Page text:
Guest Post by Ira Glickstein
According to the latest from NASA GISS (Goddard Institute for Space Studies), 2010 is shaping up to be “the warmest of 131 years”, based on global data from January through November. They compare it to 2005 “2nd warmest of 131 years” and 1998 “5th warmest of 131 years”.
We won’t know until the December data is in. Even then, given the level of noise in the base data and the wiggle room in the analysis, each of which is about the same magnitude as the Global Warming they are trying to quantify, we may not know for several years. If ever. GISS seems to analyze the data for decades, if necessary, to get the right answer.
A case in point is the still ongoing race between 1934 and 1998 to be the hottest for US annual mean temperature, the subject of one of the emails released in January of this year by NASA GISS in response to a FOIA (Freedom of Information Act) request. The 2007 message from Dr. Makiko Sato to Dr. James Hansen traces the fascinating story of that hot competition. See the January WUWT and my contemporary graphic that was picked up by several websites at that time.
[My new graphic, shown here, reproduces Sato’s email text, including all seven data sets, some or all of which were posted to her website. Click image for a larger version.]
The Great Hot 1934 vs 1998 Race
1) Sato’s first report, dated July 1999, shows 1934 with an impressive lead of over half a degree (0.541ºC to be exact) above 1998.
Keep in mind that this is US-only data, gathered and analyzed by Americans. Therefore, there is no possibility of fudging by the CRU (Climategate Research Unit) at East Anglia, England, or bogus data from Russia, China, or some third-world country. (If there is any error, it was due to home-grown error-ists :^)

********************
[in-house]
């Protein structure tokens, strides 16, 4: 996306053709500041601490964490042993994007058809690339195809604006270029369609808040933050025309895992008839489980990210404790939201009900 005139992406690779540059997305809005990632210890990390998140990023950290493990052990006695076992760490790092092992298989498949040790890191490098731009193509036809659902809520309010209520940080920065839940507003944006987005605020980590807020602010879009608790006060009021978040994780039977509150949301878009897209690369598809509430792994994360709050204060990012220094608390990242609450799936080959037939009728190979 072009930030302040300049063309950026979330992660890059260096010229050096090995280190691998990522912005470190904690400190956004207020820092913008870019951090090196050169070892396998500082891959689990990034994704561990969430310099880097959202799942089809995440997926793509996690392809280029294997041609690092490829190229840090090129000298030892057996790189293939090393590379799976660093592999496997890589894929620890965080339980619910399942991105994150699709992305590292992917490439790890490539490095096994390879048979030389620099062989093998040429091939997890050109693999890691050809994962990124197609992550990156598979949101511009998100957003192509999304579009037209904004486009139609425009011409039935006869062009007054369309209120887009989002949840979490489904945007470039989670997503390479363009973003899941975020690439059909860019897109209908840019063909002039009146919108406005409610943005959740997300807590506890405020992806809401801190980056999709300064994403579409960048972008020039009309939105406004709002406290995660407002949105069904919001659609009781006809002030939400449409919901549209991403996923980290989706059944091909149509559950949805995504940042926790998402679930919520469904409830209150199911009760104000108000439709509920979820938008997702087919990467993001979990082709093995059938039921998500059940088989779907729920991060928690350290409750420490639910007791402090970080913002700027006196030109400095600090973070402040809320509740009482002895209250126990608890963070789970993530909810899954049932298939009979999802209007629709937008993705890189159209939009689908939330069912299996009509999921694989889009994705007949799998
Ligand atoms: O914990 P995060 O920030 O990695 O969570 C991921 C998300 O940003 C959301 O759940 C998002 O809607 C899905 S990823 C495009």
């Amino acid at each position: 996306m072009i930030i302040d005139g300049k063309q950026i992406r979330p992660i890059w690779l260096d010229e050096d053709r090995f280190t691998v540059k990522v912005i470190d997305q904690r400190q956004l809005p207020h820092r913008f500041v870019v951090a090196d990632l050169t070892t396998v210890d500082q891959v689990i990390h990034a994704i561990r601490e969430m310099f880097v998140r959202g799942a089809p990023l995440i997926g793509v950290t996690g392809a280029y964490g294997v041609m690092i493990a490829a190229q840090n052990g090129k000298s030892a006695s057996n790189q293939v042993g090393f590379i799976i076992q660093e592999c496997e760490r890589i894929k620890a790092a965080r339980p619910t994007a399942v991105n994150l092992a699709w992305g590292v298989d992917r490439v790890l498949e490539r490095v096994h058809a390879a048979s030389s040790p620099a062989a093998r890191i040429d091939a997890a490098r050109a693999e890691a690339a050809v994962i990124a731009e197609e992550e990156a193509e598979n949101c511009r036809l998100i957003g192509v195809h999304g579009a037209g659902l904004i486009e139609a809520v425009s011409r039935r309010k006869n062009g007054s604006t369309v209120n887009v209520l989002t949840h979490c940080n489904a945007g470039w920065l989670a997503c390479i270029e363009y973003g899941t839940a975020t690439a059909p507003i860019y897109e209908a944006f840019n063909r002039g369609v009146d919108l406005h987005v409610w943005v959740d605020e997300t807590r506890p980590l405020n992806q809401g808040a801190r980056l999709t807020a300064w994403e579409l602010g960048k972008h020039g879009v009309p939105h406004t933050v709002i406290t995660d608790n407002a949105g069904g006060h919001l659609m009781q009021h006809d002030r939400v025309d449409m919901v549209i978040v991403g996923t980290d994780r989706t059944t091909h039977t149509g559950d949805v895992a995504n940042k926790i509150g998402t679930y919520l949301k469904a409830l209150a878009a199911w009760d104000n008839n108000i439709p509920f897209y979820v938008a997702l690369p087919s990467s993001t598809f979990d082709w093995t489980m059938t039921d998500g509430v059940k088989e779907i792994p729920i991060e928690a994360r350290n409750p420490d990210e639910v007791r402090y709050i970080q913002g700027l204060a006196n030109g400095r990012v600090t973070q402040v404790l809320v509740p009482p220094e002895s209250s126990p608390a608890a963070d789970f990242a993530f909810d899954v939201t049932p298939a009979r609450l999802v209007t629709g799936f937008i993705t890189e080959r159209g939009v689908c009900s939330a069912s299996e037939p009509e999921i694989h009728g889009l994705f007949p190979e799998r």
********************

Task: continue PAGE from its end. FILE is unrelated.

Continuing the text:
Also note that total Global Warming, over the past 131 years, has been, according to the IPCC, GISS and CRU, in the range of 0.7ºC to 0.8ºC. So, if 1934 was more than 0.5ºC warmer than 1998, that is quite a significant percentage of the total.
At the time of this analysis, July 1999, the 1998 data had been in hand for more than half a year. Nearly all of it was from the same reporting stations as previous years, so any adjustments for relocated stations or those impacted by nearby development would be minor. The 1934 data had been in hand for, well, 65 years (eligible to collect Social Security :^) so it had, presumably, been fully analyzed.
Based on this July 1999 analysis, if I was a betting man, I would have put my money on 1934 as a sure thing. However, that was not to be, as Sato’s email recounts.
Why? Well, given steadily rising CO2 levels, and the high warming sensitivity of virtually all climate models to CO2, it would have been, let us say inconvenient, for 1998 to have been bested by a hot golden oldie from over 60 years previous! Kind of like your great grandpa beating you in a foot race.
2) The year 2000 was a bad one for 1934. November 2000 analysis seems to have put it on a downhill ski slope that cooled it by nearly a fifth of a degree (-0.186ºC to be precise). On the other hand, it was a very good year for 1998, which, seemingly put on a ski lift, managed to warm up by nearly a quarter of a degree (+0.233ºC). That confirms the Theory of Conservation of Mass and Energy. In other words, if someone in your neighborhood goes on a diet and loses weight, someone else is bound to gain it.
OK, now the hot race is getting interesting, with 1998 only about an eighth of a degree (0.122ºC) behind 1934. I’m still rooting for 1934. How about you?
3) Further analysis in January 2001 confirmed the downward trend for 1934 (lost an additional 26th of a degree) and the upward movement of 1998 (gained an additional 21th of a degree), tightening the hot race to a 28th of a degree (0.036ºC).
Good news! 1934 is still in the lead, but not by much!